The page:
Nevertheless, The Last War in Albion will approach this war through the lens of Alan Moore and Grant Morrison. The mildly hostile interplay of their entwined careers will be understood as the beginning of its story. There is, of course, backstory and foreshadowing to be had, but its chronological playing out from 1978 to the present day forms the primary plot, if you will, of the project. It is in this regard comparable to Neal Stephenson’s treatment of the Newton-Leibnitz feud in The Baroque Cycle, his three-thousand page magnum opus, except probably longer.

Its structure is self-consciously different from TARDIS Eruditorum, the project to which it is most obviously compared. That project is structured as an episode guide - a series of short essays on successive episodes of Doctor Who. The Last War in Albion is, at least initially, structured as a single essay. Paragraph transitions will be maintained across entries. Figures are numbered consecutively across posts. The language of blogs is in this case deliberate. The Last War in Albion is a book in its structure, albeit ones ill-suited to the mechanics of print publishing, but it is not published like that and at present there are no plans to do so. It is a blog. Its structure is serialized and temporal. Past entries may be amended, but will only be substantially rewritten under rare circumstances.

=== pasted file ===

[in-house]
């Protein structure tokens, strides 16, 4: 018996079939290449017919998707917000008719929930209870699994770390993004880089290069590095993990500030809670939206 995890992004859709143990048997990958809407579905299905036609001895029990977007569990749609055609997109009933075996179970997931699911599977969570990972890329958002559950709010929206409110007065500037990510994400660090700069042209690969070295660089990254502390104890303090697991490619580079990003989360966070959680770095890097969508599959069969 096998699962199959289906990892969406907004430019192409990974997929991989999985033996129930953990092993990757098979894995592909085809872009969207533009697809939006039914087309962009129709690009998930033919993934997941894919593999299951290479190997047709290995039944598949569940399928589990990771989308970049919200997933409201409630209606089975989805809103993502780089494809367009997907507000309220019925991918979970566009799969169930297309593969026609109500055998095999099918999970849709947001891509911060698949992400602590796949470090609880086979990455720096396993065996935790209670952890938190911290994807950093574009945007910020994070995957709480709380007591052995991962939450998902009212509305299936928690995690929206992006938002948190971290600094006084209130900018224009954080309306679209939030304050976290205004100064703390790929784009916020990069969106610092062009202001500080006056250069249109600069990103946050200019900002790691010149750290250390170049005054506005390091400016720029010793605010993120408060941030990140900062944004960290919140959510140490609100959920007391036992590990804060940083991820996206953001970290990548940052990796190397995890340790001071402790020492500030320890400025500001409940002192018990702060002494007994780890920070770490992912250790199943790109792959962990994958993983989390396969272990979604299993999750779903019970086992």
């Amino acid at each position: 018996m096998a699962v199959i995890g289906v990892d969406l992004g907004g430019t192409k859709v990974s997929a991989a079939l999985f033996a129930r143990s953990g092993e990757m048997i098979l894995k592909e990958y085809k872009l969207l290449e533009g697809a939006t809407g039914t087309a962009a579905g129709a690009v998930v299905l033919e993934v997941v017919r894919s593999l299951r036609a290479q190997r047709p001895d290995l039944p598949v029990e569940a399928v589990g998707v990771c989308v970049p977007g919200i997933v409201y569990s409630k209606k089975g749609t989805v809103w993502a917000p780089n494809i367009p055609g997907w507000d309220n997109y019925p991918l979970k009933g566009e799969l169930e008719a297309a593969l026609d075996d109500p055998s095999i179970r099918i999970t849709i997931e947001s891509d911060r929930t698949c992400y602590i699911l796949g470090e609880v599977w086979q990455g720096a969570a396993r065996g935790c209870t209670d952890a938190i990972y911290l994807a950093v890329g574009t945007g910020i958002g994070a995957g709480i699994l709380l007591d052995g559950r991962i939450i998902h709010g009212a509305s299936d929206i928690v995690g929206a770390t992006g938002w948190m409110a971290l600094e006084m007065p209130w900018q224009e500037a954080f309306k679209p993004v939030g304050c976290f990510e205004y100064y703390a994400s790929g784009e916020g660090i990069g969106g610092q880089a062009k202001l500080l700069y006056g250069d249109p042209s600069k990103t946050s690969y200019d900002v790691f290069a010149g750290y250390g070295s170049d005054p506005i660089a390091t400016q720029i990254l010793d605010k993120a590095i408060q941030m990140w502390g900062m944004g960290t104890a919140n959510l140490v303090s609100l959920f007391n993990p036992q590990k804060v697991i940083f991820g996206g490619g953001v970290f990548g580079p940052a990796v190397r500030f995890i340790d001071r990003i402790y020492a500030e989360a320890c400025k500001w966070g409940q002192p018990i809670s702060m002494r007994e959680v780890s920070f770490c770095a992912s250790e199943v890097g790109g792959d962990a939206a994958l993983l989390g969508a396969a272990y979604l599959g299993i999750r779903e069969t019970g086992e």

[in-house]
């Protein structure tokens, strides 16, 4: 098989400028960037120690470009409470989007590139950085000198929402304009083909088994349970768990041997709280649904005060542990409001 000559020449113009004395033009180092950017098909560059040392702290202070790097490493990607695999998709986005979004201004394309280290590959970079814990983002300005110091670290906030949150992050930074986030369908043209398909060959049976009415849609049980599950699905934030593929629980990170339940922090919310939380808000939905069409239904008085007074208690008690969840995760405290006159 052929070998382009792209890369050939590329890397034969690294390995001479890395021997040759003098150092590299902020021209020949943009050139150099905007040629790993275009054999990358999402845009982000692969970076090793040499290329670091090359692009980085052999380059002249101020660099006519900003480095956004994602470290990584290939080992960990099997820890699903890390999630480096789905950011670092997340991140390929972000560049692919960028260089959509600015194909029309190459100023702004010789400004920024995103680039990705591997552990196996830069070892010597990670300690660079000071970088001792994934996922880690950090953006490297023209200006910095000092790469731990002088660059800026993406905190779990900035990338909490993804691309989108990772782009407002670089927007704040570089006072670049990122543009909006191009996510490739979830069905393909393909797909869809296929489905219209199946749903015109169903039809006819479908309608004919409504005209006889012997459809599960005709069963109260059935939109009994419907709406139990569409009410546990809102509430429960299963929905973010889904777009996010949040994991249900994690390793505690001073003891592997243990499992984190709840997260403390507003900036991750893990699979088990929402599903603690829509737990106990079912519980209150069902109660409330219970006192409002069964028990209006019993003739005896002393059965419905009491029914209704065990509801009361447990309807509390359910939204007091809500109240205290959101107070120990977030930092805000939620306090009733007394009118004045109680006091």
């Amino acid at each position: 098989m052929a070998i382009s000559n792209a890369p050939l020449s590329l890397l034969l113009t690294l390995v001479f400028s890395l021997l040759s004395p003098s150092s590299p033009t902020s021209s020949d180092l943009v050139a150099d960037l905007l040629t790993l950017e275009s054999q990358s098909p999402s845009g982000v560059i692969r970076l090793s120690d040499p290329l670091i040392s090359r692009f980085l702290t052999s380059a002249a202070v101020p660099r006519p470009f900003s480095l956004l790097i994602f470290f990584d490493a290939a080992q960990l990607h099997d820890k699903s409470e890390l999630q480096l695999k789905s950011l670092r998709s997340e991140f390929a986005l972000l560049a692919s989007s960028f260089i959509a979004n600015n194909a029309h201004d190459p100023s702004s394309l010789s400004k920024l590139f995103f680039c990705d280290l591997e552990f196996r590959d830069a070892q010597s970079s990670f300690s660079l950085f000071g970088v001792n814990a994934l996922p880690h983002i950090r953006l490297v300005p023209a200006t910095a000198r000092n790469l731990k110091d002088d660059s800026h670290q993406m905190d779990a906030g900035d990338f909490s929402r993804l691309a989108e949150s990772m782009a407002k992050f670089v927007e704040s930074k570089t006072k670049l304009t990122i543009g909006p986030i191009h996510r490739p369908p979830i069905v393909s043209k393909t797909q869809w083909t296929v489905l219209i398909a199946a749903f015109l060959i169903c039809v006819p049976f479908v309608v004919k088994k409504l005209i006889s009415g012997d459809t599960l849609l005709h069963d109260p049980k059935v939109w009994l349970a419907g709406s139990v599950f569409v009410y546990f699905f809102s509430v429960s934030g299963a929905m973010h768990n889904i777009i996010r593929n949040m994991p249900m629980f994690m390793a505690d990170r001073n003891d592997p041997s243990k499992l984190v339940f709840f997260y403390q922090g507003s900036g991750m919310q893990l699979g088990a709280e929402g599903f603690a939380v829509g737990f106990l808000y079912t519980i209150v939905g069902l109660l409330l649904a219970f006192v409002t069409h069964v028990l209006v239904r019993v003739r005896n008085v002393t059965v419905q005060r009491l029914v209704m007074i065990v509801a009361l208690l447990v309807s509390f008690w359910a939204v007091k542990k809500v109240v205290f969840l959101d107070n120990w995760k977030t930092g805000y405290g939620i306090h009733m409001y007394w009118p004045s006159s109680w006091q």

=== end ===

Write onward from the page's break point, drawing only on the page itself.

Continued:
Figure 4: Animal Man #1, 1988
It is not going to linearly cover every Grant Morrison and Alan Moore comic in publication order with distinct entries for each, although as near to every comic by both writers as it is logistically feasible to discuss will be discussed. Rather, it will take longer and more oblique paths. It will inevitably return to the basic narrative of 1978 to the present day, but it will not do so on an entry-by-entry basis. An entry that talks about a seven-page comic in an anthology may be followed by one talking about 1960s new wave science fiction, followed by one about 1973 trash cinema, followed by one about a different comic published off and on from the year of the seven-pager to 1989, followed by one about William Blake, before finally moving on to the original writer’s other major comics work of that year, a thirty-four page small-format space adventure comic. All of these entries may contain any number of other topics, including topics from other entries.